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Search Results for: gary watson public works

TASK FORCE: CHARGE FOR FIREWORKS VIEW

umbrellaSpectators, like these in Riverside Gardens Park at the 2010 show, would have to pay a ‘nominal’ entry fee to watch the fireworks, a study suggests. (Click to enlarge)

shouldersBy DUSTIN RACIOPPI

Red Bank’s KaBoom fireworks may no longer be free — and as freewheeling — as they’ve been in recent years.

The ad hoc Kaboom! Task Force, formed in September to conduct a top-to-bottom examination of the annual event delivered its final report to the borough council Wednesday night.

The diagnosis: change is needed.

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WATSON: KEEPING IT CLEAN

Watson_gary_81807Still on the streets: Gary Watson Sr.

Today’s Asbury Park Press profiles Gary Watson Sr., a Red Bank kid who rose through the ranks of the borough police department, retired, and came back five years ago in civvies to help run the town.

He’s now the deputy business administrator and acting public works director, overseeing trash pickup and recycling, snow removal, road road maintenance and parking.

The Press’ Larry Higgs reports that in his 27 years as a cop, Watson held every position except chief — a job that was also his for the taking:

He was offered the top job but turned it down, Mayor Pasquale Menna said.

“There was a time when one of our chiefs retired, and I was part of the council, we actually offered Gary the opportunity to assume the position of chief,” Menna said. “He declined it. And he didn’t decline because he didn’t think he could do the job. He declined it because he thought there were other people who had served a little bit longer who deserved the opportunity before him.”

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SALARIES OK’D, INCLUDING WATSON’S

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Public Works Director Gary Watson’s $10,000 pay raise was greenlighted by the borough council last night over ‘no’ votes by the two Republicans on the governing body, John Curley and newcomer Grace Cangemi.

The increase was part of a slate of 3.5-percent pay raises approved for non-unionized borough employees, from Planning Board secretary, whose pay rises to $2,153, to $104,008 for a construction/fire official.

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RED BANK: FILM RECYCLING STILL ON, FOR NOW

White pails for the program were distributed in 2021. (Photo by John T. Ward. Click to enlarge.)

By JOHN T. WARD

hot topicYes, Red Bank will collect plastic film for recycling Wednesday, despite the recent end of a one-year pilot program, a borough official told redbankgreen.

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RED BANK: BYLAWS TO GET COUNCIL REVIEW

Councilmembers Michael Ballard, center, John Jackson, left, and Ed Zipprich at the January 4 reorganization session. (Photo by John T. Ward. Click to enlarge.)

By JOHN T. WARD

hot topic red bank njA controversial set of bylaws that were rushed into adoption will get a review by Red Bank’s council later this month, members of its majority bloc said last week.

At the council’s first session following adoption of the bylaws, Council President Michael Ballard acknowledged that the governing body had already done a “horrible job” sticking to its own rules.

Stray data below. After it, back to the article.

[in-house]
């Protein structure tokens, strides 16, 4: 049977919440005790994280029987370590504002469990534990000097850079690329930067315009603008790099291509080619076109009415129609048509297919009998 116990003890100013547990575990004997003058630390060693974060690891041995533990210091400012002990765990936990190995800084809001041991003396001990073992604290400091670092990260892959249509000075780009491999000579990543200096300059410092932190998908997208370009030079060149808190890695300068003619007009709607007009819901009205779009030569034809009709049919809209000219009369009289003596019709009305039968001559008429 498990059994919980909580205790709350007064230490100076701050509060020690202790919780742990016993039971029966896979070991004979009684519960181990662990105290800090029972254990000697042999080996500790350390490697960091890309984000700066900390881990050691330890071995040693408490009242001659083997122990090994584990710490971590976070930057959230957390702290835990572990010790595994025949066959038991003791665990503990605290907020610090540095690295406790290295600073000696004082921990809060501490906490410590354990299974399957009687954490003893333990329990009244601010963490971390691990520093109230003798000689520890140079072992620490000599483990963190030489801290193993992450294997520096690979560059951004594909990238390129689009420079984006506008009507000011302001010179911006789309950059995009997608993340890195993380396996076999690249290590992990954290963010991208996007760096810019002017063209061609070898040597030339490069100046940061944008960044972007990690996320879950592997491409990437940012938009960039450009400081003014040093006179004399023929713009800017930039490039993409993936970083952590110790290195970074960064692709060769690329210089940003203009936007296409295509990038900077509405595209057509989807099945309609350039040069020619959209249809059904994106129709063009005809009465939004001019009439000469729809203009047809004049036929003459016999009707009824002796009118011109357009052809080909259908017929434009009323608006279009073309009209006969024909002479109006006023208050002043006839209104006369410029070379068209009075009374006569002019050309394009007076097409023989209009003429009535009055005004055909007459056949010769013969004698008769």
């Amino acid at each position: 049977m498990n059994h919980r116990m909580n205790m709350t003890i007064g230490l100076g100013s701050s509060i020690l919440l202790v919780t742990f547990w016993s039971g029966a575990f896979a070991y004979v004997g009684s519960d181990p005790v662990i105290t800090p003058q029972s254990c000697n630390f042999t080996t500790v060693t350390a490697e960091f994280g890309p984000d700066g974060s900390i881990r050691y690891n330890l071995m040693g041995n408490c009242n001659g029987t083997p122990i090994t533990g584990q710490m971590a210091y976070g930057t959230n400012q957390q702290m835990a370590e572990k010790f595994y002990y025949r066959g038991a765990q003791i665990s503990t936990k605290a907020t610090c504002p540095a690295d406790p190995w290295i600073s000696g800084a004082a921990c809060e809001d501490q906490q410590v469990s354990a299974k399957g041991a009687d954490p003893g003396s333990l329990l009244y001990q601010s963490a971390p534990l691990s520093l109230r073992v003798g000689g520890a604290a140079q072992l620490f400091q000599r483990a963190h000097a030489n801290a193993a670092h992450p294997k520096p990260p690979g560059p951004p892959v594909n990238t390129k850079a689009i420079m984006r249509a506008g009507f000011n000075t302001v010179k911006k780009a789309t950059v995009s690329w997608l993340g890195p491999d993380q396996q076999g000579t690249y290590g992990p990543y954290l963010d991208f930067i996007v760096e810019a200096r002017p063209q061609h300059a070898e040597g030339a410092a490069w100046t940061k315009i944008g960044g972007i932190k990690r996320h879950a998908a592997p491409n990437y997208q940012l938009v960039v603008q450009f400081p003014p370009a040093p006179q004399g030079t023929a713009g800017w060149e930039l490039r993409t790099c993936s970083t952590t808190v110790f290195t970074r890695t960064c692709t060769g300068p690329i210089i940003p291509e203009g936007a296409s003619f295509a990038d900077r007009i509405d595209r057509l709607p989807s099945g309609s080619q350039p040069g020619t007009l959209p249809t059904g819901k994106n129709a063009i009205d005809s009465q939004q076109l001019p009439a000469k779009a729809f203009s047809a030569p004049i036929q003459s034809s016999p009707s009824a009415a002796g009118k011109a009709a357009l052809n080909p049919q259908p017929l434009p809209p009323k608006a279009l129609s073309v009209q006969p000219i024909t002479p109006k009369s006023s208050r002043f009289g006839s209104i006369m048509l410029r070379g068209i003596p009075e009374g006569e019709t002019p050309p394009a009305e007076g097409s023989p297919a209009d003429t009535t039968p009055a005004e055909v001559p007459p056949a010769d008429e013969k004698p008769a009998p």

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RED BANK: DPU HEAD OUSTED

Cliff Keen on Broad Street last June. (Photo by John T. Ward. Click to enlarge)

By JOHN T. WARD

hot topic red bank njAt its first working session of 2023, the Red Bank council fired public utilities director Cliff Keen Wednesday night.

Unmentioned at the meeting: he was replaced on an interim basis, at a cost of $16,500 per month, by Gary Watson Sr., whom Keen succeeded in 2016.

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ON THE GREEN: BLIZZARD WATCH ISSUED

BROAD ST 122810Broad Street in Red Bank following a December, 2010 snowstorm. Below, a forecast map from the National Weather Service indicates a snowfall of 14 inches is “most likely” in on the Greater Red Bank Green this weekend, but could range as high as 22 inches. (Photo by John T. Ward. Click to enlarge)

By JOHN T. WARD

snow forecast 012116The National Weather Service issued a weekend blizzard watch Thursday morning for the region that includes the Greater Red Bank Green.

Late in the morning, crews from the Red Bank public utilities began laying salt brine on every street in town in an effort to keep the roads safe and delay the start of plowing efforts, DPU director Cliff Keen told redbankgreen.

“I think we’re ready,” said Keen, who’s overseeing his first snow challenge since replacing Gary Watson as department head last month. Most of the department’s staff was also on board for the 2010 blizzard, he notes.

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RED BANK: NEW TRUSTEES GET THEIR FEET WET

rbpl trustees 050114 Mayor Pasquale Menna, right, swears in new library board members in the Eisner Room. Sara Hansen, center below, with Elizabeth McDermott and Steve Hecht, was chosen board president. (Photos by John T. Ward. Click to enlarge)

By JOHN T. WARD

sara hansen 050114Members of the Red Bank Public Library’s newly reconstituted board of trustees board got a real-life introduction to the challenges they’ll face Wednesday night.

On a tour of the library during a downpour one day before they were  sworn into their posts, trustees witnessed rainwater coming through the ceiling and flooding the basement.